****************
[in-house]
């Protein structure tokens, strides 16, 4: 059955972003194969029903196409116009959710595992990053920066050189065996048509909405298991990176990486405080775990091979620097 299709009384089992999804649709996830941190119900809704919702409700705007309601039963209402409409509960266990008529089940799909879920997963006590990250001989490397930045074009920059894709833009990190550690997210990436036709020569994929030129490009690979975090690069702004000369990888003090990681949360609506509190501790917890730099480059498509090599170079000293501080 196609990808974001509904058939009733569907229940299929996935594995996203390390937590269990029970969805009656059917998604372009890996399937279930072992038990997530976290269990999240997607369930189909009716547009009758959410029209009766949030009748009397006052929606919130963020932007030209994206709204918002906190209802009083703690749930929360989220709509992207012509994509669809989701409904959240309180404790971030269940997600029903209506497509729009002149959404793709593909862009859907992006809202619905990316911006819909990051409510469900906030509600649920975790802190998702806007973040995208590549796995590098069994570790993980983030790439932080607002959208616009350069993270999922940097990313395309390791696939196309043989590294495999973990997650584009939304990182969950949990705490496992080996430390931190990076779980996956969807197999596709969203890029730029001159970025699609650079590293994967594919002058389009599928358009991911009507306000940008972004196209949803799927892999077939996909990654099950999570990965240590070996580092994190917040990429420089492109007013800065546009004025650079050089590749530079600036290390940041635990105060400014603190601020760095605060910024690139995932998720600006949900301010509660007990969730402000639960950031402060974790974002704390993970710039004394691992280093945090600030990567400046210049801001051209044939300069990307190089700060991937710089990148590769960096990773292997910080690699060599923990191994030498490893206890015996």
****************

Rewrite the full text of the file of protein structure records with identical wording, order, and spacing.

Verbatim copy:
[in-house]
């Protein structure tokens, strides 16, 4: 059955972003194969029903196409116009959710595992990053920066050189065996048509909405298991990176990486405080775990091979620097 299709009384089992999804649709996830941190119900809704919702409700705007309601039963209402409409509960266990008529089940799909879920997963006590990250001989490397930045074009920059894709833009990190550690997210990436036709020569994929030129490009690979975090690069702004000369990888003090990681949360609506509190501790917890730099480059498509090599170079000293501080 196609990808974001509904058939009733569907229940299929996935594995996203390390937590269990029970969805009656059917998604372009890996399937279930072992038990997530976290269990999240997607369930189909009716547009009758959410029209009766949030009748009397006052929606919130963020932007030209994206709204918002906190209802009083703690749930929360989220709509992207012509994509669809989701409904959240309180404790971030269940997600029903209506497509729009002149959404793709593909862009859907992006809202619905990316911006819909990051409510469900906030509600649920975790802190998702806007973040995208590549796995590098069994570790993980983030790439932080607002959208616009350069993270999922940097990313395309390791696939196309043989590294495999973990997650584009939304990182969950949990705490496992080996430390931190990076779980996956969807197999596709969203890029730029001159970025699609650079590293994967594919002058389009599928358009991911009507306000940008972004196209949803799927892999077939996909990654099950999570990965240590070996580092994190917040990429420089492109007013800065546009004025650079050089590749530079600036290390940041635990105060400014603190601020760095605060910024690139995932998720600006949900301010509660007990969730402000639960950031402060974790974002704390993970710039004394691992280093945090600030990567400046210049801001051209044939300069990307190089700060991937710089990148590769960096990773292997910080690699060599923990191994030498490893206890015996």